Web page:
Food: Fuel ​and ​Fun


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Young workers in particular appear to be more sophisticated in their food choices, seeking out global cuisine with intense flavors and exotic condiments.

Food, as it relates to health, is a complex subject. As individuals in North America, healthy, safe and affordable food is available and most of us have the means to purchase it. Still, obesity in adults and children rose dramatically in the last half of the 20th century, along with heart disease, diabetes and other chronic diseases linked to diet. What is happening now? Can we identify an emerging trend? Are we more conscious of caloric content or nutritional value, foregoing processed and high-fat foods? Do we make food choices based on the value of good health? Are we aware that our choices can make a positive difference in the world?

Many of us are interested in the story behind our food: where it comes from, how it’s made and what’s in it. Our increasingly urban population seeks out ethnic and artisan foods, often buying fresh produce and prepared dishes from suppliers at farmers’ markets, food trucks, pop-up diners and roadside stands. Local foods—as ingredients purchased for cooking or as dishes served in a restaurant—appeal to a broad range of consumers who have an interest in sustainability and a desire for fresh, organic foods.

Young workers in particular appear to be more sophisticated in their food choices, seeking out global cuisine with intense flavors and exotic condiments. A study by the Culinary Development Center notes Gen Y’s preference for “authentic” foods: “If it bears the name papusa, hummus, vindaloo, nigiri, or arepa, it had better be a close approximation of the native form.” At the same time, the study found that while a twenty-five-year-old may appreciate healthy food, he or she is also prone to fueling the day with caffeine and “indulging in some of the most decadent fast food around.” Still, this generation does gravitate toward organic, free range, hormone-free, cruelty-free, grass fed and locally grown products—even while lacking consistency in its choices.

For the 20,000 employees who work at Google, “food is deeply entwined with the company culture and identity.” There is no generic bulk food in its cafes, of which there are 17 for the 4,000 workers at Google’s Mountain View campus. The company supports local farmers, organic produce, hormone-free meats, fresh-squeezed juice and "raw" food. The reason? First, because it’s part of the Google ethos. And, because good food enjoyed in a casual communal setting is an excellent way to keep workers happy, healthy and productive— willing and able to work long hours at the campus.

Such interest in healthy eating and authentic foods—as opposed to generic, packaged and highly processed foods—parallels concerns about food production and transport, ethical consumerism and healthy ecosystems. At the same time, there is still a fast food venue at every major intersection and while McDonald’s now puts apple slices in every Happy Meal (a small concession to health), a recent study based on the U.S. Department of Agriculture’s Healthy Eating Index shows only slight modifications to fast food menus and “given that fast food is ubiquitous in the U.S. diet, there is much room for improvement.”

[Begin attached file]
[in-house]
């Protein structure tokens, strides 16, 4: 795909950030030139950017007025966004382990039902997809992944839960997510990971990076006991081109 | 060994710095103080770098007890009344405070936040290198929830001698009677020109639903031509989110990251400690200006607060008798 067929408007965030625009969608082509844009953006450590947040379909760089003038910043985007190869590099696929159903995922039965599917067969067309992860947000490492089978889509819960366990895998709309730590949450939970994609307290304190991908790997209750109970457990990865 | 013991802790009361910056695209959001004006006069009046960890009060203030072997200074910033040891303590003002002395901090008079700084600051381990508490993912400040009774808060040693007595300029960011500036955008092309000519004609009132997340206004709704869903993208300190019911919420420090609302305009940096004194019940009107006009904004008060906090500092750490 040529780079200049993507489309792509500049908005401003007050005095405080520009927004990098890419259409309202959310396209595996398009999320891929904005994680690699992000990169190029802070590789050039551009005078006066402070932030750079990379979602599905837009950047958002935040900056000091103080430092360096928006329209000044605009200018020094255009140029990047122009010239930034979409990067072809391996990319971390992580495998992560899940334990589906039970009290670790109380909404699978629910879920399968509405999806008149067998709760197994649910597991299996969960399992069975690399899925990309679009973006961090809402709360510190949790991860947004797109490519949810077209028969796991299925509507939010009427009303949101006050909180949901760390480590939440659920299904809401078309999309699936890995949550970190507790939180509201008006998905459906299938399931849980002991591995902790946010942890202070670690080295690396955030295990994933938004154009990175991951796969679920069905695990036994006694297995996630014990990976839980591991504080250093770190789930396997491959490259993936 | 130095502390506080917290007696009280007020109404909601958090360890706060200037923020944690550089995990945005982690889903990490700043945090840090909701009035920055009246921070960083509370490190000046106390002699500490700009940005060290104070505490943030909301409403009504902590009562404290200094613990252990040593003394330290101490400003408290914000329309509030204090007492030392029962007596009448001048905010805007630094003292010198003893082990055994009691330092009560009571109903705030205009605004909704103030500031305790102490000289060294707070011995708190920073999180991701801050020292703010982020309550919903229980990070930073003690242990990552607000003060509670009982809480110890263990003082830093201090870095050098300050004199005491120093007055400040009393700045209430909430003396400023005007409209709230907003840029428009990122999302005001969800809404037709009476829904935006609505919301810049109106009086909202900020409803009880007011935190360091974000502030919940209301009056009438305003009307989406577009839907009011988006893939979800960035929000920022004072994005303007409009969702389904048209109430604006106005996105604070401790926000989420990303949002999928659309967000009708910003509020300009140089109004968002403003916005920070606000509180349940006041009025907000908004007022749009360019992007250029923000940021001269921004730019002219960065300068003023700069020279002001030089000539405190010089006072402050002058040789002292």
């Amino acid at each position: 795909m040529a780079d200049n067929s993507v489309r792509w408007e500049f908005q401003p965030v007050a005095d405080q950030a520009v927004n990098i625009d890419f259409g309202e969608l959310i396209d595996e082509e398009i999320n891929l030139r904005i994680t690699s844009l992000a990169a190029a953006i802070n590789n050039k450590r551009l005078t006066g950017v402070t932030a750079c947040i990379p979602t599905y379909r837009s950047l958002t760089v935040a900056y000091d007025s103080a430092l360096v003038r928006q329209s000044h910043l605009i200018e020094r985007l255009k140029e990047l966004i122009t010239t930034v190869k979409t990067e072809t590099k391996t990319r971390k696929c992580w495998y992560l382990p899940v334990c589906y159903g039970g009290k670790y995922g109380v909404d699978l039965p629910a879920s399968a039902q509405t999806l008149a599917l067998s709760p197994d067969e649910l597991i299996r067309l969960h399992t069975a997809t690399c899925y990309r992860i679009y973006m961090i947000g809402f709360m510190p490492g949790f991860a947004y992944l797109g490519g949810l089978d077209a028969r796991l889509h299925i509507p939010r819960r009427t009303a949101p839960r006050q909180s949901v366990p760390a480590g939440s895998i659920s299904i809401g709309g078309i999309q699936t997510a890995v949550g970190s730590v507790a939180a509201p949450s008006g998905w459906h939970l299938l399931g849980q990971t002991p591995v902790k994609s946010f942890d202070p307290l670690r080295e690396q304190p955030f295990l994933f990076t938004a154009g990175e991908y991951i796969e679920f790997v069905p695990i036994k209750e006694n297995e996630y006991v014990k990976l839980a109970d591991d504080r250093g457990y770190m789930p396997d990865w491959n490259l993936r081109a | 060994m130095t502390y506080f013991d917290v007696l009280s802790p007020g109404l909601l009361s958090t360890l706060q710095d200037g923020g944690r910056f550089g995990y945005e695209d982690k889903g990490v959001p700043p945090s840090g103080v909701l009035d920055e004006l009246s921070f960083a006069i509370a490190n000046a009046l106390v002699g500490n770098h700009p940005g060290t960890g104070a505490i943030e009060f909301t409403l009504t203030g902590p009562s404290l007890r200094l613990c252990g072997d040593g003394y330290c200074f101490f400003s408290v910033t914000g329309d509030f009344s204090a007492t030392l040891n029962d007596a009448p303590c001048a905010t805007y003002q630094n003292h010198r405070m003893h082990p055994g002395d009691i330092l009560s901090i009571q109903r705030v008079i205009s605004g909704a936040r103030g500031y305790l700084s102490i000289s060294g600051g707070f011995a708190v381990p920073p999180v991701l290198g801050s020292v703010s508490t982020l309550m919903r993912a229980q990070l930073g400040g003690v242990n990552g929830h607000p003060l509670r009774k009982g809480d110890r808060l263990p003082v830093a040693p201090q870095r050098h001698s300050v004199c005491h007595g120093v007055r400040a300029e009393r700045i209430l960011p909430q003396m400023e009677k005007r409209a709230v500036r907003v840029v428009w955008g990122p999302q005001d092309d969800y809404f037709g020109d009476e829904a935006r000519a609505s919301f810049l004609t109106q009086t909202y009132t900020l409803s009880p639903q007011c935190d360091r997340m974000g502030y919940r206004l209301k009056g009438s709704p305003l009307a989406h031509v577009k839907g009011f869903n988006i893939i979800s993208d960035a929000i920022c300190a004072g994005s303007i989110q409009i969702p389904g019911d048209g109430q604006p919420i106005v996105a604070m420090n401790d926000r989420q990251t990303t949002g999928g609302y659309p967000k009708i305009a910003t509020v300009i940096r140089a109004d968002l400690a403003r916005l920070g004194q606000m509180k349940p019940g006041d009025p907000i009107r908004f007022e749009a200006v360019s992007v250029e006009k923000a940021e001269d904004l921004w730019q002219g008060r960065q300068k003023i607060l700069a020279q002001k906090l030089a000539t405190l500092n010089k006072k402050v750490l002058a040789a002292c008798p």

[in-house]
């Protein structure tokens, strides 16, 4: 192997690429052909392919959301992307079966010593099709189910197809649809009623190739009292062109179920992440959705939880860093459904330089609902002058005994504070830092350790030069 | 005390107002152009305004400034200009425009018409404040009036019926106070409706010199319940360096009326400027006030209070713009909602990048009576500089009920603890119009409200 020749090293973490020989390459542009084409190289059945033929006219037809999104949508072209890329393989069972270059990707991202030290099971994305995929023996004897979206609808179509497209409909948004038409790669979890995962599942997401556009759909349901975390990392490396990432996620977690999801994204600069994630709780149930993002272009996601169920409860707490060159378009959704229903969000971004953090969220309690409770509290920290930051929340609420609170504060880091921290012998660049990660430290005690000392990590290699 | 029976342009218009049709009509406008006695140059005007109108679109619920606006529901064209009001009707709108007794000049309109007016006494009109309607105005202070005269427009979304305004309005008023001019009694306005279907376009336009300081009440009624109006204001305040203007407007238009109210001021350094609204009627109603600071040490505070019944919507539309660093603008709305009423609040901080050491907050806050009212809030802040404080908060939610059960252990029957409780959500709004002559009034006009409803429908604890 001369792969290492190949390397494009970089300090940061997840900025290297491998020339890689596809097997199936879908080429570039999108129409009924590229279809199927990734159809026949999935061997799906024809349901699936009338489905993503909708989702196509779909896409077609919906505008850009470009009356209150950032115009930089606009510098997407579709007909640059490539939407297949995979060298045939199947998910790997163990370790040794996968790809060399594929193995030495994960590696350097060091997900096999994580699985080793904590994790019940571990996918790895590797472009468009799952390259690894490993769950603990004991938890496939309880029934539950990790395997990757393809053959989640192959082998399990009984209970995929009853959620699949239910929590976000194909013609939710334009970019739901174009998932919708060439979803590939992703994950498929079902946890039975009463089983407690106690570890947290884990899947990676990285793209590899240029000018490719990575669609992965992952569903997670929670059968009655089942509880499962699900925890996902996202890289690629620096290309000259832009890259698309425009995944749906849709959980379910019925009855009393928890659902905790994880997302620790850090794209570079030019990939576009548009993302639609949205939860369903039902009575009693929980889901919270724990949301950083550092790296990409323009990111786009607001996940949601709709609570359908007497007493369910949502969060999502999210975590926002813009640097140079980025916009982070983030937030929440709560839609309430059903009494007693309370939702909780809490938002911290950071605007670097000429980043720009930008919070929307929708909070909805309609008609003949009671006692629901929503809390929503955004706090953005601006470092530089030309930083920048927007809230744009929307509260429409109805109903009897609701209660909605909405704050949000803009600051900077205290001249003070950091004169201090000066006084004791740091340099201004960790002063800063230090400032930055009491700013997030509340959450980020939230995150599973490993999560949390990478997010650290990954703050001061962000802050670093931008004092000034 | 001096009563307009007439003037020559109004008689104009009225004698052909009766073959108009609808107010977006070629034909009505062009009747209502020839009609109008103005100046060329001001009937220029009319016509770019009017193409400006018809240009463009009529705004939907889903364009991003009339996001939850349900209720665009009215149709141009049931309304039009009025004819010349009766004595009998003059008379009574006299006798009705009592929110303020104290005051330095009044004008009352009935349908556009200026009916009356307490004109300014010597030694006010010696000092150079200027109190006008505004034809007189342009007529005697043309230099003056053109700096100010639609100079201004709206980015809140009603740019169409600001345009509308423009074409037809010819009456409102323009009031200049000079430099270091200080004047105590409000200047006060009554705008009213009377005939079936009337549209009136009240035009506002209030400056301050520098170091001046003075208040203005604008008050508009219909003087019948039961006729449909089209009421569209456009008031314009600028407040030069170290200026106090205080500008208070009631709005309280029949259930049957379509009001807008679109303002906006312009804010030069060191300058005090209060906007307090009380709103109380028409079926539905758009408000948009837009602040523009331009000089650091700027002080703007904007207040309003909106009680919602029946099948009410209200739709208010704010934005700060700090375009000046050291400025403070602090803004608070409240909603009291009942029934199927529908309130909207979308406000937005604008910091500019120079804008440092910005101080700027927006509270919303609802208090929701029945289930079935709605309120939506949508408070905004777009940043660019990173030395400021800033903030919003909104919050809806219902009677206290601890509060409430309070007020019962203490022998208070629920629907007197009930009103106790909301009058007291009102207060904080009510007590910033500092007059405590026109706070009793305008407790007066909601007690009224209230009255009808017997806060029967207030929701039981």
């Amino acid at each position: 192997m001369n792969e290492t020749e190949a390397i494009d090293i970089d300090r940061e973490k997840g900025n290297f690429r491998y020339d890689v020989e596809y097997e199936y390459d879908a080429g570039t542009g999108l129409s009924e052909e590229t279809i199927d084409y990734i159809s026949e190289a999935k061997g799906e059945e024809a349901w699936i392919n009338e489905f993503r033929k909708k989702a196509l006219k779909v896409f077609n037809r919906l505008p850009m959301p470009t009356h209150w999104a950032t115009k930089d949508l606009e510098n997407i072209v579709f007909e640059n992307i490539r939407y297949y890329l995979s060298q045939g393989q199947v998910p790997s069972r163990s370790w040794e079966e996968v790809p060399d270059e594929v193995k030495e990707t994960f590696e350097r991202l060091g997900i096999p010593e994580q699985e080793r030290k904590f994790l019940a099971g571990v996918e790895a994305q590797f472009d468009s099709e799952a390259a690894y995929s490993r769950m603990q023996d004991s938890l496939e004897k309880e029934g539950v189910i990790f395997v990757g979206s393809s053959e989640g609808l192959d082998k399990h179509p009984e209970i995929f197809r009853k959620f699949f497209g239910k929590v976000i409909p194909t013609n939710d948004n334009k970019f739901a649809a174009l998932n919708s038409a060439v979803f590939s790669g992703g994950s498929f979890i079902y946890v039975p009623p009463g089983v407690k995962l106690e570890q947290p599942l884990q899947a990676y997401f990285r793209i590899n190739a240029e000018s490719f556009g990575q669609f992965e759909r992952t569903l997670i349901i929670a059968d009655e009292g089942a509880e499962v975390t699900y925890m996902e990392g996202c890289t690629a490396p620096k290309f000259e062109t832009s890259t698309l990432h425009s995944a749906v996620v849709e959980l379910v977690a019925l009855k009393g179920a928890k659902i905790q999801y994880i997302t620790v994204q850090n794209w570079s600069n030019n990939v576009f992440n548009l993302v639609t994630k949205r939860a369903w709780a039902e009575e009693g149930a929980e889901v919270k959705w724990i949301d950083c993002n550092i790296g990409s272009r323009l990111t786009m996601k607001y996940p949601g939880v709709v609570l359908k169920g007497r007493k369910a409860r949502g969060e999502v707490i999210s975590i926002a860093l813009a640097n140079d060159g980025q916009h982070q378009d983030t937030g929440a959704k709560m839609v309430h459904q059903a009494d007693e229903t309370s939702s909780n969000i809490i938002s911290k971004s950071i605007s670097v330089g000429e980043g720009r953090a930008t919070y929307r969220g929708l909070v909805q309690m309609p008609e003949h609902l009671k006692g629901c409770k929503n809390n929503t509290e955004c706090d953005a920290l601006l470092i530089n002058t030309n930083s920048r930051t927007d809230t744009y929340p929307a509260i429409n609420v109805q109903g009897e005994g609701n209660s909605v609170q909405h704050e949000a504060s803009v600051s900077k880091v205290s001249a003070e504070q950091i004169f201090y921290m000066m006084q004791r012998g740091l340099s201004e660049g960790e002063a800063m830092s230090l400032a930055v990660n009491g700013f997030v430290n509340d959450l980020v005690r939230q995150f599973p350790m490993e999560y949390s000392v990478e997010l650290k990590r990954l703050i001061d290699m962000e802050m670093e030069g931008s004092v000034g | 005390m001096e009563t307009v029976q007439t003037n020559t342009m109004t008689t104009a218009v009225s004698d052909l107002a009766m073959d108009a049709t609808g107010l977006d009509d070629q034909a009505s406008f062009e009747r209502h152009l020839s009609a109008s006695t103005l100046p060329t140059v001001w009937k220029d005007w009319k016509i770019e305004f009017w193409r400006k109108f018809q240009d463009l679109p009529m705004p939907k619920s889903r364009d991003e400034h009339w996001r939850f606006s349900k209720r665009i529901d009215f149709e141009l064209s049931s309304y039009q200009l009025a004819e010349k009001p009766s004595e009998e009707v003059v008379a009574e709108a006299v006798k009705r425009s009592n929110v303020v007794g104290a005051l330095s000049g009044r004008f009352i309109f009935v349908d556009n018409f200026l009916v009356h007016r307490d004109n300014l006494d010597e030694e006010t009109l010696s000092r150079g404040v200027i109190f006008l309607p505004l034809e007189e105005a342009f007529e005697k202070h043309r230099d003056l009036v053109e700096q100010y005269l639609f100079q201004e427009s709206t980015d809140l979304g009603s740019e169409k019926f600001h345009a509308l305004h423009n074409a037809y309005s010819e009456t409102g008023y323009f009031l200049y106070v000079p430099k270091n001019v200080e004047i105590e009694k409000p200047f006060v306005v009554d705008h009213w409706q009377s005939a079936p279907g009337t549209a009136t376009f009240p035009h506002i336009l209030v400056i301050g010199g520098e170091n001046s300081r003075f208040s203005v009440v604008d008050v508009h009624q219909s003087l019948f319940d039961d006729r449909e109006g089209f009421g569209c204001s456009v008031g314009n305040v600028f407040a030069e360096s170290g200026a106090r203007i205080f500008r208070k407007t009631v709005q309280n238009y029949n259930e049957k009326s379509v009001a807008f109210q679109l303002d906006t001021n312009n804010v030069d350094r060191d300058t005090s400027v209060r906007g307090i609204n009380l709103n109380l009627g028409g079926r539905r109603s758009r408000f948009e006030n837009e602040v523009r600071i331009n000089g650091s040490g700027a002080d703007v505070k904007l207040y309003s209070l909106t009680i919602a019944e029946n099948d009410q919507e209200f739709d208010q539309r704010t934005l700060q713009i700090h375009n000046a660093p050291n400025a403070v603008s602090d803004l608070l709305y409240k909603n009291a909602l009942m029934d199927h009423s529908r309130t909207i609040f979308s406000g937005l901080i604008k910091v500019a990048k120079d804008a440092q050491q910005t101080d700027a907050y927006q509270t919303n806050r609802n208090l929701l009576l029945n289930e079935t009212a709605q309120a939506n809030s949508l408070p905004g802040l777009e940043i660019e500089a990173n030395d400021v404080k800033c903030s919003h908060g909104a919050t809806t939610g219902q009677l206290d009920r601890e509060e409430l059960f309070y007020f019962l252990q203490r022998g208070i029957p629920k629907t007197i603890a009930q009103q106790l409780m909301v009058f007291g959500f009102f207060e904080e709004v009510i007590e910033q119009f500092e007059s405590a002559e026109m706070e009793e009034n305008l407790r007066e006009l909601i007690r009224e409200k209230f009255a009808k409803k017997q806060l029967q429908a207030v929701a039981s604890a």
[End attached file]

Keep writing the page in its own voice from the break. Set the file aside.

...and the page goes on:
Food trends are, of course, just that—trends. This week, the healthy thing to eat is kale, flax seeds and yogurt. Tomorrow, it will be something else. One trend that has entered the mainstream is the preference for organic food and the growth of the organic food industry—the fastest growing sector of the American food industry. Organic food sales grew by 17 to 20 percent a year in the early part of the 21st century and today, organic products are sold in most conventional grocery stores, as well as at farmers’ markets that have popped up across the U.S. In fact, the U.S. Department of Agriculture (USDA) has a weekly farmers’ market outside its Washington, D.C. headquarters and now spends roughly $5 million a year as part of its Farmers Market Promotion Program.

Emblematic of person and social values, the food on our plates has an effect beyond providing nutrients or inflicting damage on our own bodies. The transportation of produce from distant locales has a carbon footprint. Pesticides and herbicides used in large-scale farming seep into rivers, affecting biodiversity and the health of our communities. Packaging presents problems of waste and landfill. The value of choosing to purchase fresh, nourishing food from a local farm is now recognized at the level of community and national policy, resulting in reforms like the Child Nutrition Reauthorization Act, as well as programs such as the Edible Schoolyard Project.

Clearly then, choosing to eat local, seasonal, wholesome food is not only a matter of personal health, but is also linked to healthy communities, biodiversity and a sustainable environment. As we look at how our cities are changing, many becoming “greener,” we will see a parallel to the shift from a fast-food culture to a good food culture.

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